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Discussion in 'AR-15 Discussion' started by Abc1911, Oct 27, 2012.
What do you have? What do you prefer?
Whats the diffrence between gas and piston
Piston connects the bolt carrier to a piston that extends into the gas tube. When the gas goes through the tube it acts directly on the piston and pushes the bolt carrier back into the receiver.
With DI the gas enters the bolt carrier and spreads the carrier and bolt apart. As it spreads the carrier is pushed backwards from that force alone, kind of like a swimmer pushing off the end of a pool. Recoil is much lighter this way. Less stress on your rifle as well. Only problem is fouling inside the carrier and some seepage into the receiver. It's no big deal. The upper receiver comes right apart and you can remove your bolt and soak it in kerosene or whatever you're using to remove the carbon buildup.
Piston is seen as more reliable akin to the AK47. The AR adaption of the piston is not the same, though. The AK47 has loose tolerances throughout, while the AR is more of a modular precision instrument.
If you want to eliminate the recoil buffer tube, you'll require a piston setup that relocates the recoil spring to the piston. This is the only benefit I see from it, and it doesn't quite justify the price for me.
I'd prefer the lighter recoil of the DI. If you want a piston rifle, you can practically get two 5.57mm AK's for the cost of one mid grade factory AR.
I prefer the simplicity of the original DI system. Keep the rifle clean and it'll run fine.
He said it best. DI system , cleaning it after a range trip. And it will eat anything you feed it.
I would argue that the ak47 is more like direct impingement than a piston. The ak doesnt have a seperate piston in a block up front that smacks an oprod. The whole thing moves rearward. The ak just has a very long gas key that extends up towards the gas block while the ar15 uses a tube to get the gas to the gas key on the bolt carrier.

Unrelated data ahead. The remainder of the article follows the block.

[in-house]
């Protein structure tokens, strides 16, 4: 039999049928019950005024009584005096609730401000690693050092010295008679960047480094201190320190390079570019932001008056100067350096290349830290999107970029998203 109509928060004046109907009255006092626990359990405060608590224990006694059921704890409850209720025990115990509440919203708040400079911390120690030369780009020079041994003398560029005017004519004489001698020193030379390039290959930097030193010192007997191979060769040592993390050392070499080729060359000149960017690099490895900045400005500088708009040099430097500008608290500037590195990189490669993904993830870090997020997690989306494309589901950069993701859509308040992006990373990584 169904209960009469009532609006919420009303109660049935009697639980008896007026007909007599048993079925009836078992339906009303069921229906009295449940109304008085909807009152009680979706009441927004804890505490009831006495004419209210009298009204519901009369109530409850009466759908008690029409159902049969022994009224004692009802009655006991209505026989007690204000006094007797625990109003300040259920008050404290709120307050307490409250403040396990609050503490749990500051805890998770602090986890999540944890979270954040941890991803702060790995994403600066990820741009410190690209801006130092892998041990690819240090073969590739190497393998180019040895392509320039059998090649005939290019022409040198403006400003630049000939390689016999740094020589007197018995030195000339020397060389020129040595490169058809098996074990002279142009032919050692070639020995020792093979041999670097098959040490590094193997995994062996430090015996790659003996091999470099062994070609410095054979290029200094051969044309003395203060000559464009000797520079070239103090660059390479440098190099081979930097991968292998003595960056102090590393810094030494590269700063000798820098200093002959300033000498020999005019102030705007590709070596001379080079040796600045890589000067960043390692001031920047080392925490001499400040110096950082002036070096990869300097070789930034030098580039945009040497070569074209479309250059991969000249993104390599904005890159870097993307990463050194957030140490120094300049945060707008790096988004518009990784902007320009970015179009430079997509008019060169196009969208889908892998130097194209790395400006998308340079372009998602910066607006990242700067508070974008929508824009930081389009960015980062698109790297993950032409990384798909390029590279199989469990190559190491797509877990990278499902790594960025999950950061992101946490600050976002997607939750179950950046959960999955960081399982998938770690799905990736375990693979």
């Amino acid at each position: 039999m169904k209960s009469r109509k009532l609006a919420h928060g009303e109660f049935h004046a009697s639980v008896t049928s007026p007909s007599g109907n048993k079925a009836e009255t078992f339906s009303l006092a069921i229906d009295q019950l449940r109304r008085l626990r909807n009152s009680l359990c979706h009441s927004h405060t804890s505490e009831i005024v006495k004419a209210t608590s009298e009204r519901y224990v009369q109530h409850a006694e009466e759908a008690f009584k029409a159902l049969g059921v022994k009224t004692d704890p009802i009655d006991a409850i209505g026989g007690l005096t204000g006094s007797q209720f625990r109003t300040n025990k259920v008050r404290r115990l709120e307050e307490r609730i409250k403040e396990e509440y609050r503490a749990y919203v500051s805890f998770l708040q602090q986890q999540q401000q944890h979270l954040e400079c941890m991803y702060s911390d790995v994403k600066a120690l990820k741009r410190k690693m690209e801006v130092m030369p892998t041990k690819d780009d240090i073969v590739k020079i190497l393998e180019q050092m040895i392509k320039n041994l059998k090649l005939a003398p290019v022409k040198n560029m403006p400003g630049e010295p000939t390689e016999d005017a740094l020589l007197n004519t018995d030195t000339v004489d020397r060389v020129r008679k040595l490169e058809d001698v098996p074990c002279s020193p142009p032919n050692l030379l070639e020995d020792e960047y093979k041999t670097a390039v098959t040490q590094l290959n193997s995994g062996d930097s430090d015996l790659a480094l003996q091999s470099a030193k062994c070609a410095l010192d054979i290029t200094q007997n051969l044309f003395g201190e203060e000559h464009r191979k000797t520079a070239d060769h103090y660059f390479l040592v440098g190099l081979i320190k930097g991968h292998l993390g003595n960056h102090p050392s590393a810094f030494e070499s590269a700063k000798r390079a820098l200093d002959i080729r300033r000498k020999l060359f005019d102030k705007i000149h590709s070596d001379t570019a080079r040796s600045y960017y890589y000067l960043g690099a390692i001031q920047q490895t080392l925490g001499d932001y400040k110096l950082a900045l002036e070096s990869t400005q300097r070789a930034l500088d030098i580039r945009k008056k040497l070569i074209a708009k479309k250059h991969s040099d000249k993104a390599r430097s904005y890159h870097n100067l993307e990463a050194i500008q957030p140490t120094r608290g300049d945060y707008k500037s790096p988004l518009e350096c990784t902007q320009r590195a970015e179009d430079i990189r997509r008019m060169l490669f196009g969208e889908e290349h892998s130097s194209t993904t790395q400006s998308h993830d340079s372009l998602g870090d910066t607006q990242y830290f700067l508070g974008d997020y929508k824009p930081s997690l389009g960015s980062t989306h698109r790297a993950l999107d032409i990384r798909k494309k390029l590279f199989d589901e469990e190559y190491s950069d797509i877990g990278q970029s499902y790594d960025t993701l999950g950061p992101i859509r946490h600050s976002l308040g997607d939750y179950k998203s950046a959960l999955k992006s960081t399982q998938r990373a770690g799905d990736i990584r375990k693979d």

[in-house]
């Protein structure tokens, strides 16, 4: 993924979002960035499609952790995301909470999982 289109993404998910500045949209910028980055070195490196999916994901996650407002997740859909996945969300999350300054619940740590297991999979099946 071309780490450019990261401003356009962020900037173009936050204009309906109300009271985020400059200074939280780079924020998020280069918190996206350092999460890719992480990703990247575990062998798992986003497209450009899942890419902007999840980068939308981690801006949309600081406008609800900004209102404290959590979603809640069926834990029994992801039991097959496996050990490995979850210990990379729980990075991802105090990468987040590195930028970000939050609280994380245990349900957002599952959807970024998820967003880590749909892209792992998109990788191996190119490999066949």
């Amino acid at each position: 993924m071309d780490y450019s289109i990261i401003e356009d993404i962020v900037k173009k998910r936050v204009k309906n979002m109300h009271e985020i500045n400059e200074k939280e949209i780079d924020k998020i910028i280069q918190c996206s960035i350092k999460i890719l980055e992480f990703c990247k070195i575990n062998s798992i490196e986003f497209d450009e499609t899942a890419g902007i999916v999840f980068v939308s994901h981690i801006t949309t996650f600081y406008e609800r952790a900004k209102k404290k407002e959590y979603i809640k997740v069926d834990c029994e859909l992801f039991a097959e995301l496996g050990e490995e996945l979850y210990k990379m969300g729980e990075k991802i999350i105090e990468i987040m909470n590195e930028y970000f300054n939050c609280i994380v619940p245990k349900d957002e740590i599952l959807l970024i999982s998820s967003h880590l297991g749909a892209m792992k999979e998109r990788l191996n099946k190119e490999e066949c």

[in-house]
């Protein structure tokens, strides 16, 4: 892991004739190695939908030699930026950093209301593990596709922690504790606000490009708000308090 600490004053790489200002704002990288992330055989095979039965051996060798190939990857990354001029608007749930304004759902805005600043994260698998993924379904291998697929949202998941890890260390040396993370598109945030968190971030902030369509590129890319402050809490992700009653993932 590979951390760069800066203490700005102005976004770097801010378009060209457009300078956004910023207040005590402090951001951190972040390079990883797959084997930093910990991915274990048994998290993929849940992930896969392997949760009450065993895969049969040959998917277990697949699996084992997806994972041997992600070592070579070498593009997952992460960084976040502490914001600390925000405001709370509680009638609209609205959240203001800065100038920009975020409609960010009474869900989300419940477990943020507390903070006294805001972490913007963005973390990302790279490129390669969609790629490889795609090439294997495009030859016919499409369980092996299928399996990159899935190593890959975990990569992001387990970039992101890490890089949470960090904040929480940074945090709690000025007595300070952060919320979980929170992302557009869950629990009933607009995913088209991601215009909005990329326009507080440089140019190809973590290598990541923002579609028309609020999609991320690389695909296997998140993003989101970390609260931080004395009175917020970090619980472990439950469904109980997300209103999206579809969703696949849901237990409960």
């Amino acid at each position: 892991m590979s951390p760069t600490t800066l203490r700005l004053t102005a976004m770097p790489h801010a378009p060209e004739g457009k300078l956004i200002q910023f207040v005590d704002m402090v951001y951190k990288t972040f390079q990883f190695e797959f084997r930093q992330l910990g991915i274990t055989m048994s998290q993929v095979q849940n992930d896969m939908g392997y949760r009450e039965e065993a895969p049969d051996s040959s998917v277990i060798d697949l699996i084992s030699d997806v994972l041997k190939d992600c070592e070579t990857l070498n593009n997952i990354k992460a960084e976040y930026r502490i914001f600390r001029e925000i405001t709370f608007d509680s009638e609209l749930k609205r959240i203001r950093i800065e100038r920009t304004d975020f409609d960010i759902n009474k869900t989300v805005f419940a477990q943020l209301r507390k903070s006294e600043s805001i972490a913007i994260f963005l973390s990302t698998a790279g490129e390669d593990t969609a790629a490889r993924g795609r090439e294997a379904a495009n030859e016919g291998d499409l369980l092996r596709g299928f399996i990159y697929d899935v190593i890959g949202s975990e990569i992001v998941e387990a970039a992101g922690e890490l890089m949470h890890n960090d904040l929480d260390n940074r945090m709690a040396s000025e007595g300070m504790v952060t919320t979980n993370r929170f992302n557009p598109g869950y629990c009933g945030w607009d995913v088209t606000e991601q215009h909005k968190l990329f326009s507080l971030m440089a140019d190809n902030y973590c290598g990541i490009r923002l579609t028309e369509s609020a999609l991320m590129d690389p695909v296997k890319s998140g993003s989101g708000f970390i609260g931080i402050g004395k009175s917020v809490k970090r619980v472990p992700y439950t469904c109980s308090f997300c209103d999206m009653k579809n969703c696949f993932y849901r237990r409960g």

I think its incorrect to say the ak47 is a gas piston gun as thereis no seperate piston transfering gas energy to an oprod.
Excellent point, Jon. I'd never looked at it from that angle.
Honestly it depends upon what the individual wants. In all my years with the AR-15 Rifle System and Direct Gas Impingement system I have never had any problems. This is due to the fact that all the weapons I have had has the correct Gas Port Hole and Buffer installed. So when it comes to reliability there are no difference in reliability which is the main factor. One thing I would suggest is that one needs to always cleaning the bore of the rifle with the Front Sight in the up wright position not in the down position allowing solvent to drain into the gas port hole. You have a hydraulic action when pushing the cleaning patch and solvent as well as gravity which could cause a problem. The Gas Piston System must also have the correct Gas Port Hole dimension. There are issues where people talk about the Gas Piston System keeping the Receiver cleaner and there is some truth to that. But who allows their weapon to get dirty to the point that either system stops working. Not most of us for sure. The only other issue is the AR Gas Piston System are more expensive. One other caution! Never buy a retrofit kit that is not completely designed to be a Piston System.